Related Workshop: Latest Trends and
Best Practices in Governance Series
The Board’s Role
Wednesday, March 25
8:00-10:00 a.m. at NPC
Creating a culture of philanthropy is key to ensuring there is enough money to do the work. Get tools and resources to effectively engage board and staff, and to help every board director be a good ambassador. Presenter: Rob Meiksins, Principal, Forward Steps Consulting.
Click here for more details and to register.
Guest Blog by Rob Meiksins, Principal, Forward Steps Consulting
As a board director you hear it all the time: You need to help raise funds for our organization! Quick – what image comes to mind when you hear that? I’ll bet you thought of sitting across the table from someone and asking them to make a donation. You pictured your hand shaking as you raised the coffee cup to your lips and watched the coffee spill all over your tie. The sweat dripping down your forehead…
Okay, I am overstating for effect, but the image of asking is an image of fear for so many board directors. I know I can’t convince you that actually it is a lot of fun to ask someone to support your cause. So, let me try something else.
Paul Simon once sang that “There must be 50 ways to leave your lover” and in fundraising there are probably twice as many ways that you can help as a board director without having to make the dreaded ask. Here is one of them: be the ambassador.
Know your organization’s story, and tell people about it. There are two stories to tell, by the way. One is the “party line,” or the message the organization would like to communicate about its cause this year. As a board director you should be able to make the elevator speech about that message, and then have an additional 10 minutes of information that you can share. So you do need some details about outcomes, budget size, staffing, sources of income, etc.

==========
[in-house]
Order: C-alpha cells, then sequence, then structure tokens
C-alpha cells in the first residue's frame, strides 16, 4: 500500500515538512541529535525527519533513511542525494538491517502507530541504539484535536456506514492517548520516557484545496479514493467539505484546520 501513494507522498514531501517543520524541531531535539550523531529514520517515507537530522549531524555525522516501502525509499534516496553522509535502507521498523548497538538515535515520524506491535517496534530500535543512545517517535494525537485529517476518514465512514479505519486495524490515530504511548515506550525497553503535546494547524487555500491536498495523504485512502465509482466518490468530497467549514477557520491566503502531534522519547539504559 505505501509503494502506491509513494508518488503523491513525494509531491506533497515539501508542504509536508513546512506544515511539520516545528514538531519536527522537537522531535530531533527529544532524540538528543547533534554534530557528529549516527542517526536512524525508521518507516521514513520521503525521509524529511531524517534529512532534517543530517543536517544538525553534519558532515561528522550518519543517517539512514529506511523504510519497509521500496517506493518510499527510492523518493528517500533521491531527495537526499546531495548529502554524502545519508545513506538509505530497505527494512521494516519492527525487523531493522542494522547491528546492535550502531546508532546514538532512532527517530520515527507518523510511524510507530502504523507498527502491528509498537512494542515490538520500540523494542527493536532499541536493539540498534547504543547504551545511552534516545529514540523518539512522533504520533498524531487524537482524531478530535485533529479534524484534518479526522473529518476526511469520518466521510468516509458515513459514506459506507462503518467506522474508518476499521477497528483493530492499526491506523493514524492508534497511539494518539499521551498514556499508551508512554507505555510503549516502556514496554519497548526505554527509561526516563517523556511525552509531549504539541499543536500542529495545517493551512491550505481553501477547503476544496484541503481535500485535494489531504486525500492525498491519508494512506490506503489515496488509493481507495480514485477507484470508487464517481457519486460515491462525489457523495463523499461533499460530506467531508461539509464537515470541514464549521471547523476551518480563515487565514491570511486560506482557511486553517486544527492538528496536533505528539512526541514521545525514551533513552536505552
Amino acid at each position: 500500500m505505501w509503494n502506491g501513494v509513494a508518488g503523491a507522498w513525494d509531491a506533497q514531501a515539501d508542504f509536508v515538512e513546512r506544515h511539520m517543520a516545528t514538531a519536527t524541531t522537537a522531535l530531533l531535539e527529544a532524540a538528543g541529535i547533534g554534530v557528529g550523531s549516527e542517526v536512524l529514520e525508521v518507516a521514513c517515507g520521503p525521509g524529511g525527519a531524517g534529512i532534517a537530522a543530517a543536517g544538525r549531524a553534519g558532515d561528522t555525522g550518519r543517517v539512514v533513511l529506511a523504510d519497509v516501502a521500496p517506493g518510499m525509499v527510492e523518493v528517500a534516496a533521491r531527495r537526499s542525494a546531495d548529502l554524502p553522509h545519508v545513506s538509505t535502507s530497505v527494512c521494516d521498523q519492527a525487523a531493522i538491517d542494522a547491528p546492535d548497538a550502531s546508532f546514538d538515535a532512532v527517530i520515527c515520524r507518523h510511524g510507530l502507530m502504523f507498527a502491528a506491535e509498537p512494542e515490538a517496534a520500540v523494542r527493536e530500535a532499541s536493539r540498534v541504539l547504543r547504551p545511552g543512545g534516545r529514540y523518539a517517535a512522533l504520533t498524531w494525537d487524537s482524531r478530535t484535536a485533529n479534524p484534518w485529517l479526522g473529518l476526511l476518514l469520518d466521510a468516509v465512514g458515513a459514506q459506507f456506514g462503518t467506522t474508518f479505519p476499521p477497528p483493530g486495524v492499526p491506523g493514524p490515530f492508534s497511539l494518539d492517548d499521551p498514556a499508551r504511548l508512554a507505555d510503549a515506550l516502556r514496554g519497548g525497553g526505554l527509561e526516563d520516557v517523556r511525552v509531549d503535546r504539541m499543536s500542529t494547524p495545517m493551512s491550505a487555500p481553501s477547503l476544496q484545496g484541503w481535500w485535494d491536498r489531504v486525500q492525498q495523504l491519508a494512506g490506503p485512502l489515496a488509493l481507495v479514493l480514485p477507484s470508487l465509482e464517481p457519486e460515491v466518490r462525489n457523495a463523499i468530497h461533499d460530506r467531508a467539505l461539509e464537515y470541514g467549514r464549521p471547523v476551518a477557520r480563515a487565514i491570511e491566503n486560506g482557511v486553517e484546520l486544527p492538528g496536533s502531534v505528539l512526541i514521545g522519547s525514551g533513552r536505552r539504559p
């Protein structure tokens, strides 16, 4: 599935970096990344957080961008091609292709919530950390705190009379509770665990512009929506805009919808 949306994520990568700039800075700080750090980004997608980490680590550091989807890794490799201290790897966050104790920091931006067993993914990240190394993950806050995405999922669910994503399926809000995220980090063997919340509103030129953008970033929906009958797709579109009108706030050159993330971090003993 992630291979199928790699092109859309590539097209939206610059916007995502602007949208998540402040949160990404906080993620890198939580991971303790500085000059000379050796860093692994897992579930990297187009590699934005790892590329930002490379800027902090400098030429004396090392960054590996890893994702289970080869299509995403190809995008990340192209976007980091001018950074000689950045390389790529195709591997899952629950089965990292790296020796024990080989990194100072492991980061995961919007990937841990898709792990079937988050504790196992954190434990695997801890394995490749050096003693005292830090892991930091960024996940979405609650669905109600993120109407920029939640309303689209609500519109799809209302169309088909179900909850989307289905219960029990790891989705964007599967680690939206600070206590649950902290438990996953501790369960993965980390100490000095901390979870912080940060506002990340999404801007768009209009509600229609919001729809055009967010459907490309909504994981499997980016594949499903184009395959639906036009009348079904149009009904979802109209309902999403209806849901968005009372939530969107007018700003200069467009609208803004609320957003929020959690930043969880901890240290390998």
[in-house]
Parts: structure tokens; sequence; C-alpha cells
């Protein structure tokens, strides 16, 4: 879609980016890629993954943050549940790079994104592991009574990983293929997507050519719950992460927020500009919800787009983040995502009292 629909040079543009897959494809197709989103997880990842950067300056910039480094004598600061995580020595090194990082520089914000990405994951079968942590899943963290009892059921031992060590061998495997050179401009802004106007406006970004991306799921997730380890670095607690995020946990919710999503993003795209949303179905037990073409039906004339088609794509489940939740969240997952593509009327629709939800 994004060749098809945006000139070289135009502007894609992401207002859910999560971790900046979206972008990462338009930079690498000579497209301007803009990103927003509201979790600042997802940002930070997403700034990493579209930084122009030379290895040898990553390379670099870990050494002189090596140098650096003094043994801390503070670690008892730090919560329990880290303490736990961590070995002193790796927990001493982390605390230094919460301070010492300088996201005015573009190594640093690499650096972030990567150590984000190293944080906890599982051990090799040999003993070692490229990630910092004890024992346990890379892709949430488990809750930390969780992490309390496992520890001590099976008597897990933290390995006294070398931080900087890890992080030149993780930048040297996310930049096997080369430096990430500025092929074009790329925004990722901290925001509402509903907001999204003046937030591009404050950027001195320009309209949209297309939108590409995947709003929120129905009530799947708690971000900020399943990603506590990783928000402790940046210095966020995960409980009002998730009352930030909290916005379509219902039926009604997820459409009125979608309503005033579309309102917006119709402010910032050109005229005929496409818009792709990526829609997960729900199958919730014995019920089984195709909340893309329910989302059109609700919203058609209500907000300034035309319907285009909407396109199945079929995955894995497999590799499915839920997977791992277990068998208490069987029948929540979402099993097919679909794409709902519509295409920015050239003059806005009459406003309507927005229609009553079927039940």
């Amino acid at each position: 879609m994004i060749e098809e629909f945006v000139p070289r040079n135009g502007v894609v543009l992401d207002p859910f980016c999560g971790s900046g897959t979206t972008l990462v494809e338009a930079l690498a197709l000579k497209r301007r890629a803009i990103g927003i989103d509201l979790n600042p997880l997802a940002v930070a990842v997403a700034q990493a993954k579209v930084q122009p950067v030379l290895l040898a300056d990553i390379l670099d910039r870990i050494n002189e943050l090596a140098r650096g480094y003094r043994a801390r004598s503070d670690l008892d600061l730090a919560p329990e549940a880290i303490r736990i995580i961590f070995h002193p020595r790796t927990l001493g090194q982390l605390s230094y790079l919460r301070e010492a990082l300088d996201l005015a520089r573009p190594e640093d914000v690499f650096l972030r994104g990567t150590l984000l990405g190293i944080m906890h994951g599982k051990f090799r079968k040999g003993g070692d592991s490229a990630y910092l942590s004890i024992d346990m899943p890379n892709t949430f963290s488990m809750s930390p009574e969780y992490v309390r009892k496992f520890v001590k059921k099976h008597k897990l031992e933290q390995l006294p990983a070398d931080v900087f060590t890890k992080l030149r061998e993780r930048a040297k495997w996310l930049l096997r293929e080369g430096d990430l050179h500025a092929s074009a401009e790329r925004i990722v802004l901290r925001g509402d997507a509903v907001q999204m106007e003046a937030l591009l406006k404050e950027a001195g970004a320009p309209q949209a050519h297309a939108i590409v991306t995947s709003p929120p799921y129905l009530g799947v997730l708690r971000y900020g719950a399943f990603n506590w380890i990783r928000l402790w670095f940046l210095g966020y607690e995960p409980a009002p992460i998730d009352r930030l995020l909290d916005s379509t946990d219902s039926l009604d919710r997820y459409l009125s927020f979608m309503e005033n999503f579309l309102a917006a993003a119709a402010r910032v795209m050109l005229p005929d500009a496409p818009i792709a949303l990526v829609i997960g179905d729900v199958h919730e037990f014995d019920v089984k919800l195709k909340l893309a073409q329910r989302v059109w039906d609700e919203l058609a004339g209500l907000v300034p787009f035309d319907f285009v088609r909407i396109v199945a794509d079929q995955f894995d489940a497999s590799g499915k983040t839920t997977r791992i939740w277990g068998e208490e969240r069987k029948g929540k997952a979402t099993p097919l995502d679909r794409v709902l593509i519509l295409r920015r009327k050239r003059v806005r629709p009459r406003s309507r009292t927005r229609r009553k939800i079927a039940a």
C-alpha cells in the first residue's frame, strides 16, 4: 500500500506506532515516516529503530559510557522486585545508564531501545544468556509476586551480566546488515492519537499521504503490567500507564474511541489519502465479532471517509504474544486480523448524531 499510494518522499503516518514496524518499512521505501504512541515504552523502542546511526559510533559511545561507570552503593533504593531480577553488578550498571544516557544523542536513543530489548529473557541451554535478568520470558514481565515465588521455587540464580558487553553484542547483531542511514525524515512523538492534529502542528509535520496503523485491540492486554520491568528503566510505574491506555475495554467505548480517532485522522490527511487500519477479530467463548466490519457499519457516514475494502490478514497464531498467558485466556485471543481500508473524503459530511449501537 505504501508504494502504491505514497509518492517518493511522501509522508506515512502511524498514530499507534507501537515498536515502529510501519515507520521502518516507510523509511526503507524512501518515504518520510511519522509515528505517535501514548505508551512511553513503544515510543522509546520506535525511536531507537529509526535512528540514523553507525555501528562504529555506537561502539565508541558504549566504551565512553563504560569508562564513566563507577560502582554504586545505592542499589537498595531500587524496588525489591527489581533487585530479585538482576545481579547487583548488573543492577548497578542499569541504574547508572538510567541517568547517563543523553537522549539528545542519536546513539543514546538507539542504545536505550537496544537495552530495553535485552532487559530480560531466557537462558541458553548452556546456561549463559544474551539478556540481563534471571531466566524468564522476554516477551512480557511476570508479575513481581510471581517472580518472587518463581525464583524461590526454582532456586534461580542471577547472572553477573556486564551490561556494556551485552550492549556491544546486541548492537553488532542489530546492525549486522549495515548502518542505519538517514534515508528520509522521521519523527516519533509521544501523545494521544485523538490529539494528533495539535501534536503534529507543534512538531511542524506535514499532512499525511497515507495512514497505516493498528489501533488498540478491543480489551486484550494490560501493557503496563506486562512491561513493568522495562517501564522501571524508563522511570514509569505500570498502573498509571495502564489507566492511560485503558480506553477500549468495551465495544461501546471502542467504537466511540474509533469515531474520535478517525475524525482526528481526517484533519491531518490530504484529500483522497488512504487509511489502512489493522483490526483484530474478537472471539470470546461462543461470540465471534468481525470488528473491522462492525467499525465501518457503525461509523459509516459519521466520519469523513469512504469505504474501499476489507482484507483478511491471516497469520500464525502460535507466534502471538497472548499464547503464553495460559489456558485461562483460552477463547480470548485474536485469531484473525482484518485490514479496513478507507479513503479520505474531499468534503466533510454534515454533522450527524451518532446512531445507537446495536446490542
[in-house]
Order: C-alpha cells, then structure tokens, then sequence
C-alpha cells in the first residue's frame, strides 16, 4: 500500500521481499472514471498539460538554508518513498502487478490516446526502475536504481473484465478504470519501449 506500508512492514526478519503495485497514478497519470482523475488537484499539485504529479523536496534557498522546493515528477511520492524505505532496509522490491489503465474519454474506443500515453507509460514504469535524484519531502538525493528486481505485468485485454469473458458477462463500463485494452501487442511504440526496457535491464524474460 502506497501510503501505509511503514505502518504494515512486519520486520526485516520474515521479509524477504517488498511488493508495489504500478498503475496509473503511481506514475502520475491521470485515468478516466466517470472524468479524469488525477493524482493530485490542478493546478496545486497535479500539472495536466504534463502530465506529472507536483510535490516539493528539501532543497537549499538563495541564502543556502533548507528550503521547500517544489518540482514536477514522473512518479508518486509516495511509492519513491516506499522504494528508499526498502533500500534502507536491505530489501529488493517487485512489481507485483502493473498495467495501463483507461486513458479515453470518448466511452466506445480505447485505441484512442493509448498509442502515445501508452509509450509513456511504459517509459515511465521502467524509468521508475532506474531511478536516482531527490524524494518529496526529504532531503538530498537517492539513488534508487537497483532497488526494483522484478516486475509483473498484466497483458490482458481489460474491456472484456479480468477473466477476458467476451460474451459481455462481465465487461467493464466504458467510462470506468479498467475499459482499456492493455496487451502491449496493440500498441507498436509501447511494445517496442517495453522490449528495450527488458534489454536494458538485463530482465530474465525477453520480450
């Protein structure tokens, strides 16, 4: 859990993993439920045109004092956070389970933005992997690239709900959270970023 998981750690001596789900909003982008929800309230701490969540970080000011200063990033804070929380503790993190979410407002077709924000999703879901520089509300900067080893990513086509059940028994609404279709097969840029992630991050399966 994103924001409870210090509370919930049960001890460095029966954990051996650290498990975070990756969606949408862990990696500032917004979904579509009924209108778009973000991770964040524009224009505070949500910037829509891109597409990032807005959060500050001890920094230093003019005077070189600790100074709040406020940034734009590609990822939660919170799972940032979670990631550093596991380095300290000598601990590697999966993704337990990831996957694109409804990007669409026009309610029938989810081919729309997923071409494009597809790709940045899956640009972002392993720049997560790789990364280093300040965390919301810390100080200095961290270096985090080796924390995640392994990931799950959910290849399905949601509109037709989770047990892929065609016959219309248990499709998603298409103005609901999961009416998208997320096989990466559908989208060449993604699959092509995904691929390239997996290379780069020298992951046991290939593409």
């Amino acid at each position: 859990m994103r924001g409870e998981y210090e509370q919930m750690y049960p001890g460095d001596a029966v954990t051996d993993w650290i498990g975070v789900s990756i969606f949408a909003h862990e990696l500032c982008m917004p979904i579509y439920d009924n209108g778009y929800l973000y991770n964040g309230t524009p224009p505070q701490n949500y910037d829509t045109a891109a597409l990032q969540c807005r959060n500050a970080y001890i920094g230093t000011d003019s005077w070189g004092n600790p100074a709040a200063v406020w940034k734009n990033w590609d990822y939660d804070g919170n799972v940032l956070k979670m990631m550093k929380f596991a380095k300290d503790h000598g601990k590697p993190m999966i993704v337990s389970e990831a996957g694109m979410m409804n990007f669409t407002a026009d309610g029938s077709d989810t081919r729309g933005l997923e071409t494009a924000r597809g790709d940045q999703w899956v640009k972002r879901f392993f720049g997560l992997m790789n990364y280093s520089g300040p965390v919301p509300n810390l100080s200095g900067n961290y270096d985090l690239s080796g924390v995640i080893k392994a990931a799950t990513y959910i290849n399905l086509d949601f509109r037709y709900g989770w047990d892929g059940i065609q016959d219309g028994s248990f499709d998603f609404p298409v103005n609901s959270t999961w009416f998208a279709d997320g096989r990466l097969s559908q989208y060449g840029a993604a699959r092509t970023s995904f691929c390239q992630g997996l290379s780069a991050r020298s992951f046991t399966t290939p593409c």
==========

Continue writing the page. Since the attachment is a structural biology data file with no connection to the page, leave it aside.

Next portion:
Tell your story. Almost more important than being able to deliver the official message is to be able to tell the story about why you are involved. What is it about the cause or the people that makes you want to invest your reputation, your time, your expertise, and your money? Make this a personal story that you would tell a friend or a neighbor across the fence. This story should tug at the heartstrings in some way – it doesn’t have to be about the facts or the numbers.
Wear the cause on your sleeve. When was the last time you introduced yourself to people as a board director for your organization? Is it in your resume, your bio? Do you list your board affiliation in the “About Us” section of your professional website? You should. The service you are providing the community as a board director is amazing and you should be very proud of it, so brag a little.
What I am getting at is that there are a lot of people who know you and trust you. Simply because that neighbor or friend you are talking to likes you and trusts you, they are also likely to be ready to like and trust your cause. If you can get a response like “Huh, I didn’t know that,” or “That’s great,” or something along those lines, you have helped build support for your organization. Guess what? You just helped with fund raising.
Give it a try. Raising awareness of the organization you are involved with, and spreading the good word about its impact on the community will almost certainly come back at some point to have a positive effect on the financial bottom line. That help may not be in the form of a gift from your listener, but a positive image of your organization in the community will affect the decision made by a donor somewhere at some time.
Oh. By the way. Once you have told your story to your friend or neighbor and you got that positive reaction, you are about a half step away from asking for their support.